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In the 2014 historical novel Natchez Burning, by Greg Iles, chapter 29:

A black Mississippian who left his native state in the early 1950s to go to law school, Quentin Avery fought on the front lines of the civil rights movement, wherever those lines happened to be.

And in chapter 38:

During the 1960s and '70s, Quentin argued four cases before the United States Supreme Court—one a landmark civil rights case—and won them all. He became a hero to many, and his name was mentioned in the same sentences as Thurgood Marshall and James Nabrit. But by the mid-1980s, the young firebrand had turned his mind to lucre rather than to justice, taking on high-profile (and very profitable) drug cases. In the 1990s he moved on to personal injury cases, two of which made him genuinely wealthy.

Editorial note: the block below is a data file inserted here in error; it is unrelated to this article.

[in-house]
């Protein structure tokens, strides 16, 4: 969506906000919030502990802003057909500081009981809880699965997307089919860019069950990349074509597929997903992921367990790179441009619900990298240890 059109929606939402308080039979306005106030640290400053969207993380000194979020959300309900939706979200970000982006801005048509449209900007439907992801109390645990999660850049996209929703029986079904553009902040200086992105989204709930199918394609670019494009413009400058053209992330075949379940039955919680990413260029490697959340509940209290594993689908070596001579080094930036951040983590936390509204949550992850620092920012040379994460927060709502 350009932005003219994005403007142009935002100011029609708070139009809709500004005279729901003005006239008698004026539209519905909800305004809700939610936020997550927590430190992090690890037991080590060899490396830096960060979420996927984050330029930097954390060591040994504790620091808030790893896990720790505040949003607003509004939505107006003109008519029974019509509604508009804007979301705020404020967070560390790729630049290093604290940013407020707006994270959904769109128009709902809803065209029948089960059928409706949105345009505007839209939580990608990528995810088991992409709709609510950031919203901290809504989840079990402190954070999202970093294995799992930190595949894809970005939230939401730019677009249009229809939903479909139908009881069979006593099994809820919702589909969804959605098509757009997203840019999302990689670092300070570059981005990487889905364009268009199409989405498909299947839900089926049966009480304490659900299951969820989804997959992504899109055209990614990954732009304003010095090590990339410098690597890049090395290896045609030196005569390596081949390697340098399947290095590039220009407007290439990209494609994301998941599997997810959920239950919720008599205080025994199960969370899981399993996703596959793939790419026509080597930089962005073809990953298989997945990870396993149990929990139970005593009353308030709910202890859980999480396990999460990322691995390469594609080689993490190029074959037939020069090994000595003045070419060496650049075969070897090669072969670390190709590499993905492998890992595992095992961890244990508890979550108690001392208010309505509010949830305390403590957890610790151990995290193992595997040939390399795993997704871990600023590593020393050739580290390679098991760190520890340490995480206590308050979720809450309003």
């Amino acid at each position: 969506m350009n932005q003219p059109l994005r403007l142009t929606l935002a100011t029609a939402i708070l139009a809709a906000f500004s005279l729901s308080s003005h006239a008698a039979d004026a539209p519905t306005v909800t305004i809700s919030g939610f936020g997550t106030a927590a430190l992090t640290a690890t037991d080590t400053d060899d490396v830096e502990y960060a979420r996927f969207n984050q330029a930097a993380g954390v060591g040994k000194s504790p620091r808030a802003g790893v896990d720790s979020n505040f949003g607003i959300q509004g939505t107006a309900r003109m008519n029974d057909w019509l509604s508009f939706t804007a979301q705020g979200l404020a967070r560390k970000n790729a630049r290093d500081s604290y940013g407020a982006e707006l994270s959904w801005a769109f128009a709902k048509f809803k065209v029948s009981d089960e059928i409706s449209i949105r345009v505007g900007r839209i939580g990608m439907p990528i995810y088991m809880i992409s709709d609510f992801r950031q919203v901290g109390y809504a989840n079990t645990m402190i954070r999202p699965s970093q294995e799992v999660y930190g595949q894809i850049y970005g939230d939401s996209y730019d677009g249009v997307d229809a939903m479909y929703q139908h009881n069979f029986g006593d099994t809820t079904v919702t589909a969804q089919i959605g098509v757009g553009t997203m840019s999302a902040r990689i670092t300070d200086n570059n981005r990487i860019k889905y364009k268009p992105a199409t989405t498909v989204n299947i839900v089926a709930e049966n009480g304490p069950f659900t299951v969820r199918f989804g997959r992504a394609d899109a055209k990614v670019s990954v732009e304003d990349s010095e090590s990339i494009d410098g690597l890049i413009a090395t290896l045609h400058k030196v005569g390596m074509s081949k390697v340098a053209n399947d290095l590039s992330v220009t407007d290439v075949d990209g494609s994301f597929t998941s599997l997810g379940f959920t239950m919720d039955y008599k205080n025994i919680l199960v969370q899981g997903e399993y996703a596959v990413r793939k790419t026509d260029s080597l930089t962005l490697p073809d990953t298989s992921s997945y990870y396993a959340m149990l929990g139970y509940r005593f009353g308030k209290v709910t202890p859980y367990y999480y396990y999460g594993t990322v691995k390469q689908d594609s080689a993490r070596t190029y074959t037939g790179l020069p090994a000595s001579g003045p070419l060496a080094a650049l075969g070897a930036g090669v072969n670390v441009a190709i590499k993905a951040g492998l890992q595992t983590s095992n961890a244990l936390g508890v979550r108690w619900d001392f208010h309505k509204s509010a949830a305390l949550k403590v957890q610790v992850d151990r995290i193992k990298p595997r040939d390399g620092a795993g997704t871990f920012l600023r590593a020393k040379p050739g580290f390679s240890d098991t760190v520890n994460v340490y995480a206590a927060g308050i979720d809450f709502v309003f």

Is this fictional description modeled after someone real? If so, whom?

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If the downvoter, or anyone else, could suggest an improvement to the question, I'd appreciate it. –  msh210 Jul 29 at 8:39
1  
This question boils down to: Were blacks involved in Civil Rights and did they plead cases in the Supreme Court?. Odds are the answer is yes. –  Oldcat Jul 29 at 22:51
    
@Oldcat specifically a southern black man who went to law school in the north (or out of state, anyway) pre-Little Rock. –  msh210 Jul 30 at 4:37
    
Try looking up Thurgood Marshall, except he's older and did it earlier. –  Oldcat Jul 30 at 16:49

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